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Money News

What’s Dodd-Frank? Why Changes in Regulations Matter to You

March 15, 2018

  • The Senate voted to roll back key aspects of the Dodd-Frank Act
  • The bill decreases the size of banks considered ‘Too Big to Fail’
  • It also eases compliance regulations for smaller banks
5 min read

The financial crisis may only have been ten years ago, but Congress is already dismantling regulations that prevented banks from pursuing risky lending practices that landed the economy on the verge of total ruin.

The Senate voted Wednesday to ease regulations put into place by the Dodd-Frank Act of 2010, aimed at making the banking industry safer for the economy, and more secure for consumers.

Specifically, the Senate voted to increase the size of banks that are considered “Too Big to Fail” to $250 billion, from $50 billion, relaxing regulations on dozens of banks. We’ll get into what “too big to fail” means later, and which banks are included.

Senators also voted to exempt more than two dozen banks from rules that previously required them to have contingency plans in place in case they run into financial trouble, CNN reports. And they also voted to free banks with $10 billion in assets or less from restrictions that prevent them from taking risky bets with their deposits, according to reports.

But let’s start at the beginning.

What was the Dodd-Frank Act?

Officially known as the Dodd–Frank Wall Street Reform and Consumer Protection Act, it was named after Chris Dodd and Barney Frank, the two senators who helped shepherd the bill through Congress in 2010.

The bill was a response to the subprime mortgage crisis in the financial services sector, where banks unwisely loosened credit standards for home loans to problematic borrowers, resulting in record defaults and the severe recession that began in 2008.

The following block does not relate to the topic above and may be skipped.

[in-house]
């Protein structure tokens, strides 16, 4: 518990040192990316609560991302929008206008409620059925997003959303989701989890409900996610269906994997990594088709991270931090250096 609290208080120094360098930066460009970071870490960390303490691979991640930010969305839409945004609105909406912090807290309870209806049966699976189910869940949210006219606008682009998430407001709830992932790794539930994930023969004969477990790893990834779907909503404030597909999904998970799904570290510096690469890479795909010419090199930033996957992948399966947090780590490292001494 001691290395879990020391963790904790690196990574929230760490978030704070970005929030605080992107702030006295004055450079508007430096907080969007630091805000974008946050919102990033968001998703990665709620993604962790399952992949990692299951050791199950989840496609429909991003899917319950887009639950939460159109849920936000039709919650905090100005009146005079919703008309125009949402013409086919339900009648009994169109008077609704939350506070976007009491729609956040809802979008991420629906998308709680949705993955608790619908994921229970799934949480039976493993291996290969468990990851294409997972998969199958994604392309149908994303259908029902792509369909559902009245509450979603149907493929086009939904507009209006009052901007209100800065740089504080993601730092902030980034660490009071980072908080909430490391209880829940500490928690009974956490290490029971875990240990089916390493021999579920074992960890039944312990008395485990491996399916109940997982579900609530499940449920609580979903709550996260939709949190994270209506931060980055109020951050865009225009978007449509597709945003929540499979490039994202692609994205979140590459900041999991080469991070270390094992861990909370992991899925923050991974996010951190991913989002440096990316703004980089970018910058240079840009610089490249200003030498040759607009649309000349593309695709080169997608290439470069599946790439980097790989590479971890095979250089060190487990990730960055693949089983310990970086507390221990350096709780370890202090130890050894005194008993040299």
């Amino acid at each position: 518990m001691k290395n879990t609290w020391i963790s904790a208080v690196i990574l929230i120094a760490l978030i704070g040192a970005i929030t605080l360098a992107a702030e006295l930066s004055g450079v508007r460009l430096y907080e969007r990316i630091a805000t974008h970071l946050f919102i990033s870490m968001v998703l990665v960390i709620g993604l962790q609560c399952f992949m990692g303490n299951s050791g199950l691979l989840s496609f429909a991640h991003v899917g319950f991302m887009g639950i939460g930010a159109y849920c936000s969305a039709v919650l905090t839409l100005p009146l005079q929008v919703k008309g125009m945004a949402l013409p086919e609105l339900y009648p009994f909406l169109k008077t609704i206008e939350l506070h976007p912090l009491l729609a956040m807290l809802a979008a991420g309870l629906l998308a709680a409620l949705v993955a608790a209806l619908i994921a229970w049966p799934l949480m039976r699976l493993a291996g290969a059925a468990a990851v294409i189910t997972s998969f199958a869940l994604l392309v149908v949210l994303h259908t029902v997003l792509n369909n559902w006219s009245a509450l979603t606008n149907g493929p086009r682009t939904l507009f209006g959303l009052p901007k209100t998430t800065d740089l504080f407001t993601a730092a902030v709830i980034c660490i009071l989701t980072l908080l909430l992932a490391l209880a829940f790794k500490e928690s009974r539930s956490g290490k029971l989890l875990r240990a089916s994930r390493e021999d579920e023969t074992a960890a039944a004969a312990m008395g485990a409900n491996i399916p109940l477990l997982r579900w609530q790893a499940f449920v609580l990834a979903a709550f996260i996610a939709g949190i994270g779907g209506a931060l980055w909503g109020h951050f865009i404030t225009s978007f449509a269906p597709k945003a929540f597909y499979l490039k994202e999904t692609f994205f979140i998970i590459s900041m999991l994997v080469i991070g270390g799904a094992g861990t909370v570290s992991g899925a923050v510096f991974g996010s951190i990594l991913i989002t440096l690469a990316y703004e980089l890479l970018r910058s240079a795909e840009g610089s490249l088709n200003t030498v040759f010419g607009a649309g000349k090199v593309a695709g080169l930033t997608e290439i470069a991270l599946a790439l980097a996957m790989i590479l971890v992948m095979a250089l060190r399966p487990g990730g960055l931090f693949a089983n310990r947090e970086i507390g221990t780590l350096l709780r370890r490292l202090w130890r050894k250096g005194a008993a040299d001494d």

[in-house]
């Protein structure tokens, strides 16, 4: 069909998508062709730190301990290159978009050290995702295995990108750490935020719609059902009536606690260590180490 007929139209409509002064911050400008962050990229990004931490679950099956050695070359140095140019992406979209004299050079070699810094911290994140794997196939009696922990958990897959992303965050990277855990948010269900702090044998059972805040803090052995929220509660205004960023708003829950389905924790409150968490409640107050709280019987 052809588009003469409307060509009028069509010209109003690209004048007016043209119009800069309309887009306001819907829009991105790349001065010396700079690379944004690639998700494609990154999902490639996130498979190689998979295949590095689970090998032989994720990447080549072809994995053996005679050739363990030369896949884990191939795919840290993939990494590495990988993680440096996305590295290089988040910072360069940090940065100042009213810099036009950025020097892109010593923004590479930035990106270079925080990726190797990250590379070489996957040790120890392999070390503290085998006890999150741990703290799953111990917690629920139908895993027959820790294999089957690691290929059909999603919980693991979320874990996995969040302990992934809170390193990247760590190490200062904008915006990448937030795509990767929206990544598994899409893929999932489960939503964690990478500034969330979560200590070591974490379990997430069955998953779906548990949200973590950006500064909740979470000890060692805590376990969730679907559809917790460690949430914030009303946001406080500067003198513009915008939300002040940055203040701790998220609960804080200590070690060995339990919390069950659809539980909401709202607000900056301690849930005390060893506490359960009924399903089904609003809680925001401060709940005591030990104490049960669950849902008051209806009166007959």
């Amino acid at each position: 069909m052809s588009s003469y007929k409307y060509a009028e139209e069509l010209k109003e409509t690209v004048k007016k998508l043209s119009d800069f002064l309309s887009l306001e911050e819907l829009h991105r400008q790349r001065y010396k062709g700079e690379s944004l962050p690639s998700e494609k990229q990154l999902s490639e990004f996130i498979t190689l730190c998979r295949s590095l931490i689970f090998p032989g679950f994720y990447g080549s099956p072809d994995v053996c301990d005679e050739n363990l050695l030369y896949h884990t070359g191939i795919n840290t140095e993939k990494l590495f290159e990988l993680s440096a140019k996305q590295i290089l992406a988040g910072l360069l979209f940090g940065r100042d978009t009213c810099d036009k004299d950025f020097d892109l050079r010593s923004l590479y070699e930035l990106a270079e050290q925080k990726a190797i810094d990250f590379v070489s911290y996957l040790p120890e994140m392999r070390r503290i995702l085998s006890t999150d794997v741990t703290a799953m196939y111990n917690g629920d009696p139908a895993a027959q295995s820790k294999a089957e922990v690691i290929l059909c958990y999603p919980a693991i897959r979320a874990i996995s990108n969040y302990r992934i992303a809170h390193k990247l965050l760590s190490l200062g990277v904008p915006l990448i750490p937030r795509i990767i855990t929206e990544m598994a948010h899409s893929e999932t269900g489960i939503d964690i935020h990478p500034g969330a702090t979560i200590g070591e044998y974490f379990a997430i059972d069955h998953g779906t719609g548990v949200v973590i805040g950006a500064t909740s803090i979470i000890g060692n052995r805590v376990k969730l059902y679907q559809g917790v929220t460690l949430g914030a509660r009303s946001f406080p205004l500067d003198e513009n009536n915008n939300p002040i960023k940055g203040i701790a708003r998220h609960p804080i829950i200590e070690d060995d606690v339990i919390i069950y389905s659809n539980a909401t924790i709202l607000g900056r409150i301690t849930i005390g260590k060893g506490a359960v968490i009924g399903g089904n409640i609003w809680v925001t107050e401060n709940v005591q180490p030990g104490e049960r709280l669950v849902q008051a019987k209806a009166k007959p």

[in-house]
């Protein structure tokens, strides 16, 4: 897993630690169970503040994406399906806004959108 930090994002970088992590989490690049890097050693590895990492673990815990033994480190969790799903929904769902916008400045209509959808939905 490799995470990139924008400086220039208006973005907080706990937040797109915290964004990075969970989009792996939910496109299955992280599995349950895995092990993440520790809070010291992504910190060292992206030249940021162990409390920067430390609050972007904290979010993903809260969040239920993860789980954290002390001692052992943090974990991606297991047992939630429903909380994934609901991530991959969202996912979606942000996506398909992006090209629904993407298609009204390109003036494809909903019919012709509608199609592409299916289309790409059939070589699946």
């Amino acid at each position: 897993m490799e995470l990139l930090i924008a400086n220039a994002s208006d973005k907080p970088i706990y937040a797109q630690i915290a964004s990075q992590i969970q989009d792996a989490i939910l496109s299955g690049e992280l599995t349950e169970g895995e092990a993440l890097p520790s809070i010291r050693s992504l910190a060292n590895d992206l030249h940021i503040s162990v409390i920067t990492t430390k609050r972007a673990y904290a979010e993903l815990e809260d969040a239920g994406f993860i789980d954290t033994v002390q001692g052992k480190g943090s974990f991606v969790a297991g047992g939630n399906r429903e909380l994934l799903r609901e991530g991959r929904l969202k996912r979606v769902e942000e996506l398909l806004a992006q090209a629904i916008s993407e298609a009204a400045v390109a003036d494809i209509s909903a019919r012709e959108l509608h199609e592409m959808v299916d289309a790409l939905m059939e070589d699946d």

Dodd-Frank established new regulations to ensure that banks-which are responsible for lending and making sure money is available to consumers–wouldn’t seize up and threaten the foundation of the economy.

The biggest banks, whose potential failure could have an outsize impact on the economy, were subject to the strictest regulations. Banks such as JPMorgan and Citigroup and Bank of America, for example,  have trillions of dollars of assets, and their businesses are sprawling, ranging from consumer lending to auto finance, insurance and mortgages.

Among the new rules, most big banks were required to keep more money on hand to make sure they had a cushion in the event of another financial crisis. They also were forced to undergo strict “stress tests” to ensure they could handle a sudden economic downturn.

Dodd-Frank also restricted the kinds of business activity banks could pursue. Remember the mortgage disaster? It was the result of years of selling subprime mortgages to consumers who couldn’t afford them, and who eventually stopped paying back their loans.

Banks began packaging those risky mortgages together into a trading tool called derivatives, which were then sold to investors. The derivatives grew so complex, that few people actually knew what was in them. When consumers stopped paying back their mortgages, these derivatives became worthless.

Dodd-Frank ended speculative activities like this for banks.